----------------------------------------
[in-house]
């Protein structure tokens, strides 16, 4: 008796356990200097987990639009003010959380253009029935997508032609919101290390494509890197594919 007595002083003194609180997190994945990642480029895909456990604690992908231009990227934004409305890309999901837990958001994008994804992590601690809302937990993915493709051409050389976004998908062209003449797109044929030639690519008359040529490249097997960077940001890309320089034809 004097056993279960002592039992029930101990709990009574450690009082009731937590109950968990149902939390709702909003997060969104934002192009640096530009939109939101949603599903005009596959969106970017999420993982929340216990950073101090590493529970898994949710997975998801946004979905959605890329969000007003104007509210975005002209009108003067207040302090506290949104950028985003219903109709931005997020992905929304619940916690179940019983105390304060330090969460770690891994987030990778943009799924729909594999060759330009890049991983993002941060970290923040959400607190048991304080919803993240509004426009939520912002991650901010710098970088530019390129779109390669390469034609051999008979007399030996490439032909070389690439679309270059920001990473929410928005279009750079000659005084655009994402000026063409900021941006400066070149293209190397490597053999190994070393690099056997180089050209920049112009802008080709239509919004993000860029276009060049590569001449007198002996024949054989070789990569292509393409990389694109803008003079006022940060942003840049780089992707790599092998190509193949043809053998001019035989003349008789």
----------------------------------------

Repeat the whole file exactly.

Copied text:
[in-house]
């Protein structure tokens, strides 16, 4: 008796356990200097987990639009003010959380253009029935997508032609919101290390494509890197594919 007595002083003194609180997190994945990642480029895909456990604690992908231009990227934004409305890309999901837990958001994008994804992590601690809302937990993915493709051409050389976004998908062209003449797109044929030639690519008359040529490249097997960077940001890309320089034809 004097056993279960002592039992029930101990709990009574450690009082009731937590109950968990149902939390709702909003997060969104934002192009640096530009939109939101949603599903005009596959969106970017999420993982929340216990950073101090590493529970898994949710997975998801946004979905959605890329969000007003104007509210975005002209009108003067207040302090506290949104950028985003219903109709931005997020992905929304619940916690179940019983105390304060330090969460770690891994987030990778943009799924729909594999060759330009890049991983993002941060970290923040959400607190048991304080919803993240509004426009939520912002991650901010710098970088530019390129779109390669390469034609051999008979007399030996490439032909070389690439679309270059920001990473929410928005279009750079000659005084655009994402000026063409900021941006400066070149293209190397490597053999190994070393690099056997180089050209920049112009802008080709239509919004993000860029276009060049590569001449007198002996024949054989070789990569292509393409990389694109803008003079006022940060942003840049780089992707790599092998190509193949043809053998001019035989003349008789």